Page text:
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Picnik Photo Editing – Part 4 – Using the edit tools

January 18th, 2008 2 Comments

The edit screen of the Picnik photo editing system gives you access to some of the standard features available in most editing programs (like black and white) However, options such as the ‘effects’ brush allow you to apply them in subtle and sometimes surprising ways.

The Edit Screen

An expanded version of the edit screen can be seen below:

Not all the features available in the edit screen are accessible to free members (many of them are premium customers only). However the following features can be accessed by everyone:

  1. Snow: Applies white snow-like particles across the image. The size and intensity of the particles can be adjusted with the fade button
  2. Black and White: Convert an image (or image part) into black and white
  3. Sepia: Applies sepia tones across the image
  4. Boost: Increases the saturation of colours in the image
  5. Soften: Softens the edges of the image
  6. Vignette: Feathers the borders (making them fade from solid to misty) and applies a back background
  7. Matte:  Feathers the borders without changing the border

Using the edit tools

If you click on an option on the left hand side of the edit screen you’ll see a screen similar to the picture below:

If we look at the labels:

1. Fades the effect. A value of 100% means that no change will apply to your image. A value of 0 % means that the effect will be applied at maximum

2. Clicking on the brush tool opens a second menu screen (as per below)

The brush tool allows you to remove the effect from a certain portion of the image. For instance – you can make a single colour item while the rest stays black and white.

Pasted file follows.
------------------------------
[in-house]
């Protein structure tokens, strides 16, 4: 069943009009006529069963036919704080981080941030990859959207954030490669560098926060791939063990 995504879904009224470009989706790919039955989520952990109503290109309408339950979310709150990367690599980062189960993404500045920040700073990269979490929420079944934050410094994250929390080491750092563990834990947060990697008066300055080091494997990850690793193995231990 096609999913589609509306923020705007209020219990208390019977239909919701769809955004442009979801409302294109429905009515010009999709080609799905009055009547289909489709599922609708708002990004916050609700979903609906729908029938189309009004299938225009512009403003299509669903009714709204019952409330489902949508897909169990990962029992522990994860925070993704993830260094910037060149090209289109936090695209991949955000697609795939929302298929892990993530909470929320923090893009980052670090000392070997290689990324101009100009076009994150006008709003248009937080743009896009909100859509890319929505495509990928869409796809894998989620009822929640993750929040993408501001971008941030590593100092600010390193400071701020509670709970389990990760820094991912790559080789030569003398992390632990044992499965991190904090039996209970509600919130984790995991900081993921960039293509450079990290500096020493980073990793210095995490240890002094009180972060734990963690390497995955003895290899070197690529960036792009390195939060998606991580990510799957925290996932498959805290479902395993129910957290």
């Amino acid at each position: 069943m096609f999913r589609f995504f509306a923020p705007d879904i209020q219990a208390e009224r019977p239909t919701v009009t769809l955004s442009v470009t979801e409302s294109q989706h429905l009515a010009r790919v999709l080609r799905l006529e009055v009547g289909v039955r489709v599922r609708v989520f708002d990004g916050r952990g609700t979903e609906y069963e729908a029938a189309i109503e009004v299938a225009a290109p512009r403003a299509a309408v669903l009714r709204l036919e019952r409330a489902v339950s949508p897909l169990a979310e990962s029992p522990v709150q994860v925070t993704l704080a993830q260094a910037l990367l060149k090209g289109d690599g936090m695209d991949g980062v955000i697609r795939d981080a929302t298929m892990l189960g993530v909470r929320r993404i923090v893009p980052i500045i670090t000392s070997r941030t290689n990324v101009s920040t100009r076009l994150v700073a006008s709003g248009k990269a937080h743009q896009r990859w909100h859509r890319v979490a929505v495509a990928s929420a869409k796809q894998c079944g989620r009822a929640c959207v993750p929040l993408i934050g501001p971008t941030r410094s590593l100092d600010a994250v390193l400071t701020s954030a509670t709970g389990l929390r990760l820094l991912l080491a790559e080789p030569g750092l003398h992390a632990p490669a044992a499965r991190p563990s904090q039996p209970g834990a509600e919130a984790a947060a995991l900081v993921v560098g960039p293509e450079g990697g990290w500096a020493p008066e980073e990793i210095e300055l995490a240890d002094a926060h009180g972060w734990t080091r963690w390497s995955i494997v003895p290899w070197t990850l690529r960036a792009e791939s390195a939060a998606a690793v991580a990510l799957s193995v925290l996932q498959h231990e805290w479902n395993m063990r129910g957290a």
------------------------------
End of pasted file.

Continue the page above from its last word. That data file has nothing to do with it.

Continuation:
Looking at the labelled section of the picture above:

1. Changes the effect of our brush. If we select original – the effect will be applied to the image when we use our brush (i.e. the painted section will become black and white.) If we select effect, our paint brush will remove the effect.

2. Alters the size of the brush. For painting large areas of an image use a larger brush, for fine work drop this right down.

3. Reverses the effect of the brush. For instance – with the black and white tool – it turns the black and white area back into colour.

Putting it into effect

Our test image can be seen below. We wanted to turn everything but the flower into black and white:

1. We clicked on the b/w palette – clicked on the brush icon and selected a large brush. We checked that we had selected ‘original’  in the brush palette. We roughly went over the flower (returning colour to the petals and leaves)

2. We then selected a much smaller brush and changed our selection from ‘original’ to ‘effect’. By painting around the edges of the fingers – we were now turning the coloured portions back into black and white.

As you can see, two minutes work with the black and white tool helped us create a stunning mixed colour shot!

Tomorrow: Our final Picnik masterclass

Make sure you check out the other parts of our Picnik tutorial series:

 

  • An introduction to Picnik
  • Absolute Beginners Guide to Picnik
  • Preparing your picture with Picnik
  • Picnik Advanced: Using the Exposure tools for tonal control

     

     

     

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